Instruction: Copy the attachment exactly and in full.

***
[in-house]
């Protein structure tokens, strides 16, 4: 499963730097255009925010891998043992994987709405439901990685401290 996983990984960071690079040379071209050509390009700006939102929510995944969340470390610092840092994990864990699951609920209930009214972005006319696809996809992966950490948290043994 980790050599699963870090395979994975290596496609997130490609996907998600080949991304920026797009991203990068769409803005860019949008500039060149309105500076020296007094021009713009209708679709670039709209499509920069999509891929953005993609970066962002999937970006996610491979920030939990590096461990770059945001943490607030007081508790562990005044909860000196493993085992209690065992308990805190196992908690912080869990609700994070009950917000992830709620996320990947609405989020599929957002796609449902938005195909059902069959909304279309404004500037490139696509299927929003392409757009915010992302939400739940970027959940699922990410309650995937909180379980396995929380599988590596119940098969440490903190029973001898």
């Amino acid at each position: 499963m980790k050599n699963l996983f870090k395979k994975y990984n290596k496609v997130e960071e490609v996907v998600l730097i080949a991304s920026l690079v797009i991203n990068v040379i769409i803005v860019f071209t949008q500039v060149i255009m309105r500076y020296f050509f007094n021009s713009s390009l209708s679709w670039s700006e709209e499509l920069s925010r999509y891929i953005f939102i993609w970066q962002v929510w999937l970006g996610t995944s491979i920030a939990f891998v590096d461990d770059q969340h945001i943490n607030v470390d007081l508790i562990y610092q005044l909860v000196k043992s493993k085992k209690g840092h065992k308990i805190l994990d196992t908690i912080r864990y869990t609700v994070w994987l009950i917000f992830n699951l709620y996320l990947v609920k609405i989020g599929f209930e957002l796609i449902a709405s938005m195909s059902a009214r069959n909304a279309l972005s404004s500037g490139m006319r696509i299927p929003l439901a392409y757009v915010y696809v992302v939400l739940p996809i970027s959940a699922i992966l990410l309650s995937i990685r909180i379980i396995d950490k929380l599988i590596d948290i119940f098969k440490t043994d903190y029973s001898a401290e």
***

[in-house]
């Protein structure tokens, strides 16, 4: 499963730097255009925010891998043992994987709405439901990685401290 996983990984960071690079040379071209050509390009700006939102929510995944969340470390610092840092994990864990699951609920209930009214972005006319696809996809992966950490948290043994 980790050599699963870090395979994975290596496609997130490609996907998600080949991304920026797009991203990068769409803005860019949008500039060149309105500076020296007094021009713009209708679709670039709209499509920069999509891929953005993609970066962002999937970006996610491979920030939990590096461990770059945001943490607030007081508790562990005044909860000196493993085992209690065992308990805190196992908690912080869990609700994070009950917000992830709620996320990947609405989020599929957002796609449902938005195909059902069959909304279309404004500037490139696509299927929003392409757009915010992302939400739940970027959940699922990410309650995937909180379980396995929380599988590596119940098969440490903190029973001898």
């Amino acid at each position: 499963m980790k050599n699963l996983f870090k395979k994975y990984n290596k496609v997130e960071e490609v996907v998600l730097i080949a991304s920026l690079v797009i991203n990068v040379i769409i803005v860019f071209t949008q500039v060149i255009m309105r500076y020296f050509f007094n021009s713009s390009l209708s679709w670039s700006e709209e499509l920069s925010r999509y891929i953005f939102i993609w970066q962002v929510w999937l970006g996610t995944s491979i920030a939990f891998v590096d461990d770059q969340h945001i943490n607030v470390d007081l508790i562990y610092q005044l909860v000196k043992s493993k085992k209690g840092h065992k308990i805190l994990d196992t908690i912080r864990y869990t609700v994070w994987l009950i917000f992830n699951l709620y996320l990947v609920k609405i989020g599929f209930e957002l796609i449902a709405s938005m195909s059902a009214r069959n909304a279309l972005s404004s500037g490139m006319r696509i299927p929003l439901a392409y757009v915010y696809v992302v939400l739940p996809i970027s959940a699922i992966l990410l309650s995937i990685r909180i379980i396995d950490k929380l599988i590596d948290i119940f098969k440490t043994d903190y029973s001898a401290e």